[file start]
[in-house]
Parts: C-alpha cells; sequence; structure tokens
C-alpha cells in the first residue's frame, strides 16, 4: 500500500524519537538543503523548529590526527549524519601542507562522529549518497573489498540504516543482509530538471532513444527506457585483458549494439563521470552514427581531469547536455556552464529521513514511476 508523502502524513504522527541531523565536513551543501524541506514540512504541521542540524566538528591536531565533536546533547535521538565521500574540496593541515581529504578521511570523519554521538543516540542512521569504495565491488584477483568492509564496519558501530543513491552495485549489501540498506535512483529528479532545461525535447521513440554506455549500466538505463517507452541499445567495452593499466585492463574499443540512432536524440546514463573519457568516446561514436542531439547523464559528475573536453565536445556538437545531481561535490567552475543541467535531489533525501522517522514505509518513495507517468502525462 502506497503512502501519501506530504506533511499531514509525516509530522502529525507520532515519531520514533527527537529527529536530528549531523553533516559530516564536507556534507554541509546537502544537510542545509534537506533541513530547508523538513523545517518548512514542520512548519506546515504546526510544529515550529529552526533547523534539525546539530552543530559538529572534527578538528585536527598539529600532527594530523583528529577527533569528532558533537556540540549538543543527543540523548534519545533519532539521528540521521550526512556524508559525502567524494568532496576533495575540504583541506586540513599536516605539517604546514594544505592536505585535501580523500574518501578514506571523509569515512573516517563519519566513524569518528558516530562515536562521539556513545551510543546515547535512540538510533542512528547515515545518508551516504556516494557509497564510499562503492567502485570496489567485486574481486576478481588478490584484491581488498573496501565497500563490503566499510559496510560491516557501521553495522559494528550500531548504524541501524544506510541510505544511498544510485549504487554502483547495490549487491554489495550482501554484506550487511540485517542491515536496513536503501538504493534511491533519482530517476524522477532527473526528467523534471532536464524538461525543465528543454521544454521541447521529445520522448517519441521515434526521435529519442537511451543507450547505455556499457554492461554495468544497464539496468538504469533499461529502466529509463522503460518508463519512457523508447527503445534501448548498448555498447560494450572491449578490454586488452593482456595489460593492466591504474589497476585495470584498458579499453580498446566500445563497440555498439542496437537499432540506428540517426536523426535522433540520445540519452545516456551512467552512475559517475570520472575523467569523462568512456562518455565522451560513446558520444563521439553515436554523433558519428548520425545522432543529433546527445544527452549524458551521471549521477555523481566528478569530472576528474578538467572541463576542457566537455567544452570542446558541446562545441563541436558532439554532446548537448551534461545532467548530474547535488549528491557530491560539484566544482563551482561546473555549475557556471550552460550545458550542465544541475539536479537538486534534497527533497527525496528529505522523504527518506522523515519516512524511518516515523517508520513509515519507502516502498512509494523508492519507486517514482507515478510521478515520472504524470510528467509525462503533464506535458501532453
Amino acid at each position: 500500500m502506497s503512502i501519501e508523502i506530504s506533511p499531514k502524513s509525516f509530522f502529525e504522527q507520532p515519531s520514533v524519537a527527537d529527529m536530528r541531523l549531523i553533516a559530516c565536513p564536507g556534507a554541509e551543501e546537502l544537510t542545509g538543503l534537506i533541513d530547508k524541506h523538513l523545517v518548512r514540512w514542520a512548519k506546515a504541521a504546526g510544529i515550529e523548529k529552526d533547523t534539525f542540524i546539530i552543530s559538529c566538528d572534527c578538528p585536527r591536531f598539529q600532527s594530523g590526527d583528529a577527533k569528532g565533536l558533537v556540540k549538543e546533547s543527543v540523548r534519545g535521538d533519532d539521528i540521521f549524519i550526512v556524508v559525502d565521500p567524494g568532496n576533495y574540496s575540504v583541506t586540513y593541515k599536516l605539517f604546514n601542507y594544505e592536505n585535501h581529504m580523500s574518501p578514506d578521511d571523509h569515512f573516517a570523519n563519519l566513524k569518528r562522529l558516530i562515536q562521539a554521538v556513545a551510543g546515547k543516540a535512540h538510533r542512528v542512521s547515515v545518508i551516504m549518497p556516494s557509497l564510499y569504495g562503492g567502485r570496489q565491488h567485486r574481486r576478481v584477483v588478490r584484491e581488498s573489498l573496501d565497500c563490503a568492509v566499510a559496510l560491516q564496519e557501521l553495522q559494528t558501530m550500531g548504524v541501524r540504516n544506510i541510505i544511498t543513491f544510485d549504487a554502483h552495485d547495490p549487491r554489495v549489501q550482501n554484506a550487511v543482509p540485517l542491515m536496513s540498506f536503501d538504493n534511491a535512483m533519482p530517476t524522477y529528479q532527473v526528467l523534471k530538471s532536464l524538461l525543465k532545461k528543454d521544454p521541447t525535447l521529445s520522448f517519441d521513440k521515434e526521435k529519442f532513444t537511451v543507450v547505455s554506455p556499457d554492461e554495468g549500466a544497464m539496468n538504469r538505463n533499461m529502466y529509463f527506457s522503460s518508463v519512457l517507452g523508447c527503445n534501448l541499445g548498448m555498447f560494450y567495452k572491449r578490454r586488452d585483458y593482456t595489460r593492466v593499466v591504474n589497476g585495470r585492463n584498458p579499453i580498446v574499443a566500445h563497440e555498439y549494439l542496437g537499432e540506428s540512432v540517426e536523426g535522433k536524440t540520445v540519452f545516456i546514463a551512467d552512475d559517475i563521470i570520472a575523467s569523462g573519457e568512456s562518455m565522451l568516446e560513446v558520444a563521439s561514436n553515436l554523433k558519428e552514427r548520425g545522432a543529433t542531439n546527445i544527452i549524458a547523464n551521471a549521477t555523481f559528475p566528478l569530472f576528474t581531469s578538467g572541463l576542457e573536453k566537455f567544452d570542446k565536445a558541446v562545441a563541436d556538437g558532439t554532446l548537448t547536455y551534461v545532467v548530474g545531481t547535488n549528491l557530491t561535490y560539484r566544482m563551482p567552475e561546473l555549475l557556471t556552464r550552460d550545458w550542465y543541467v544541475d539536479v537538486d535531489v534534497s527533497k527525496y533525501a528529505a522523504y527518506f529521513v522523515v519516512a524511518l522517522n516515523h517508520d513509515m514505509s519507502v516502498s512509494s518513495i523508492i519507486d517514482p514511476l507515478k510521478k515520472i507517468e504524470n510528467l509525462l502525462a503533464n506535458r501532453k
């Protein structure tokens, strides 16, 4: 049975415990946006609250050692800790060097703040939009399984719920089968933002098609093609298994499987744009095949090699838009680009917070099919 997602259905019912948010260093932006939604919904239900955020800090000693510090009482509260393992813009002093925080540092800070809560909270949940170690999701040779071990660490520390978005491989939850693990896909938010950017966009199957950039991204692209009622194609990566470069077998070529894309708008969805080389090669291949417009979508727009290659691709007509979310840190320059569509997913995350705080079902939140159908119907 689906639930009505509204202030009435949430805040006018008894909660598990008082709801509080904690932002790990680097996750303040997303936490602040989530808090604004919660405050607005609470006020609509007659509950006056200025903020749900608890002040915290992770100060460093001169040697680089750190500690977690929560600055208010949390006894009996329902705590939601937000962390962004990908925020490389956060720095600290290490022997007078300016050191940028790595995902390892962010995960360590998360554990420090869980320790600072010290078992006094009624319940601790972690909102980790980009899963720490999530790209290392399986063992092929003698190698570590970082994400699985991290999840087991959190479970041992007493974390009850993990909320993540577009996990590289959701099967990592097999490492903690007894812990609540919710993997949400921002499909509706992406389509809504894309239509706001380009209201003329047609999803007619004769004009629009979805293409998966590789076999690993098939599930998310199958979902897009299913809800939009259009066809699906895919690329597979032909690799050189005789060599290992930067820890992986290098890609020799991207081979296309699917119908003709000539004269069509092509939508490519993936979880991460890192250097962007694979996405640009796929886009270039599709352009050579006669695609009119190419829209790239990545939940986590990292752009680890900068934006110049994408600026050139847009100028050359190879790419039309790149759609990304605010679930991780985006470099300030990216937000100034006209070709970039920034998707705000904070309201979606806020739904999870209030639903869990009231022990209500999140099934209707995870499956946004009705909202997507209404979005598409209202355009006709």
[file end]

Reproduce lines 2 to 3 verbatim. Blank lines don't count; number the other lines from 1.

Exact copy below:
Parts: C-alpha cells; sequence; structure tokens
C-alpha cells in the first residue's frame, strides 16, 4: 500500500524519537538543503523548529590526527549524519601542507562522529549518497573489498540504516543482509530538471532513444527506457585483458549494439563521470552514427581531469547536455556552464529521513514511476 508523502502524513504522527541531523565536513551543501524541506514540512504541521542540524566538528591536531565533536546533547535521538565521500574540496593541515581529504578521511570523519554521538543516540542512521569504495565491488584477483568492509564496519558501530543513491552495485549489501540498506535512483529528479532545461525535447521513440554506455549500466538505463517507452541499445567495452593499466585492463574499443540512432536524440546514463573519457568516446561514436542531439547523464559528475573536453565536445556538437545531481561535490567552475543541467535531489533525501522517522514505509518513495507517468502525462 502506497503512502501519501506530504506533511499531514509525516509530522502529525507520532515519531520514533527527537529527529536530528549531523553533516559530516564536507556534507554541509546537502544537510542545509534537506533541513530547508523538513523545517518548512514542520512548519506546515504546526510544529515550529529552526533547523534539525546539530552543530559538529572534527578538528585536527598539529600532527594530523583528529577527533569528532558533537556540540549538543543527543540523548534519545533519532539521528540521521550526512556524508559525502567524494568532496576533495575540504583541506586540513599536516605539517604546514594544505592536505585535501580523500574518501578514506571523509569515512573516517563519519566513524569518528558516530562515536562521539556513545551510543546515547535512540538510533542512528547515515545518508551516504556516494557509497564510499562503492567502485570496489567485486574481486576478481588478490584484491581488498573496501565497500563490503566499510559496510560491516557501521553495522559494528550500531548504524541501524544506510541510505544511498544510485549504487554502483547495490549487491554489495550482501554484506550487511540485517542491515536496513536503501538504493534511491533519482530517476524522477532527473526528467523534471532536464524538461525543465528543454521544454521541447521529445520522448517519441521515434526521435529519442537511451543507450547505455556499457554492461554495468544497464539496468538504469533499461529502466529509463522503460518508463519512457523508447527503445534501448548498448555498447560494450572491449578490454586488452593482456595489460593492466591504474589497476585495470584498458579499453580498446566500445563497440555498439542496437537499432540506428540517426536523426535522433540520445540519452545516456551512467552512475559517475570520472575523467569523462568512456562518455565522451560513446558520444563521439553515436554523433558519428548520425545522432543529433546527445544527452549524458551521471549521477555523481566528478569530472576528474578538467572541463576542457566537455567544452570542446558541446562545441563541436558532439554532446548537448551534461545532467548530474547535488549528491557530491560539484566544482563551482561546473555549475557556471550552460550545458550542465544541475539536479537538486534534497527533497527525496528529505522523504527518506522523515519516512524511518516515523517508520513509515519507502516502498512509494523508492519507486517514482507515478510521478515520472504524470510528467509525462503533464506535458501532453